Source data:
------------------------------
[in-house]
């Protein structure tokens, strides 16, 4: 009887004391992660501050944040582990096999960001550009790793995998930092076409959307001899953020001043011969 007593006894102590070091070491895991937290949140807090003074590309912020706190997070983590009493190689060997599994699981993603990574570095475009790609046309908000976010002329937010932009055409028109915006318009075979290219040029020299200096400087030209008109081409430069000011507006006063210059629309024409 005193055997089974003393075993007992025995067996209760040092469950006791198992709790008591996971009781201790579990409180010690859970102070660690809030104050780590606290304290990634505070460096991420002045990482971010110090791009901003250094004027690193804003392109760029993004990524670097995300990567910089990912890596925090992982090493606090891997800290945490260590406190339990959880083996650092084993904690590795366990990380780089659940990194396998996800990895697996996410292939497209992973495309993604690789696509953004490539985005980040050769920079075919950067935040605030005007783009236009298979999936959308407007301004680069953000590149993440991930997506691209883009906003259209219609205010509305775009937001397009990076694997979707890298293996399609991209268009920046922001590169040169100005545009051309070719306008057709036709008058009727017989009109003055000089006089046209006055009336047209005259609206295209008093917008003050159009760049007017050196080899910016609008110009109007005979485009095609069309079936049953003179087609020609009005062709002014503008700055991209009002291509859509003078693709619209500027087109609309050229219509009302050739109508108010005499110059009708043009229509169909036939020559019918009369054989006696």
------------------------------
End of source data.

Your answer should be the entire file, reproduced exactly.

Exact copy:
[in-house]
């Protein structure tokens, strides 16, 4: 009887004391992660501050944040582990096999960001550009790793995998930092076409959307001899953020001043011969 007593006894102590070091070491895991937290949140807090003074590309912020706190997070983590009493190689060997599994699981993603990574570095475009790609046309908000976010002329937010932009055409028109915006318009075979290219040029020299200096400087030209008109081409430069000011507006006063210059629309024409 005193055997089974003393075993007992025995067996209760040092469950006791198992709790008591996971009781201790579990409180010690859970102070660690809030104050780590606290304290990634505070460096991420002045990482971010110090791009901003250094004027690193804003392109760029993004990524670097995300990567910089990912890596925090992982090493606090891997800290945490260590406190339990959880083996650092084993904690590795366990990380780089659940990194396998996800990895697996996410292939497209992973495309993604690789696509953004490539985005980040050769920079075919950067935040605030005007783009236009298979999936959308407007301004680069953000590149993440991930997506691209883009906003259209219609205010509305775009937001397009990076694997979707890298293996399609991209268009920046922001590169040169100005545009051309070719306008057709036709008058009727017989009109003055000089006089046209006055009336047209005259609206295209008093917008003050159009760049007017050196080899910016609008110009109007005979485009095609069309079936049953003179087609020609009005062709002014503008700055991209009002291509859509003078693709619209500027087109609309050229219509009302050739109508108010005499110059009708043009229509169909036939020559019918009369054989006696």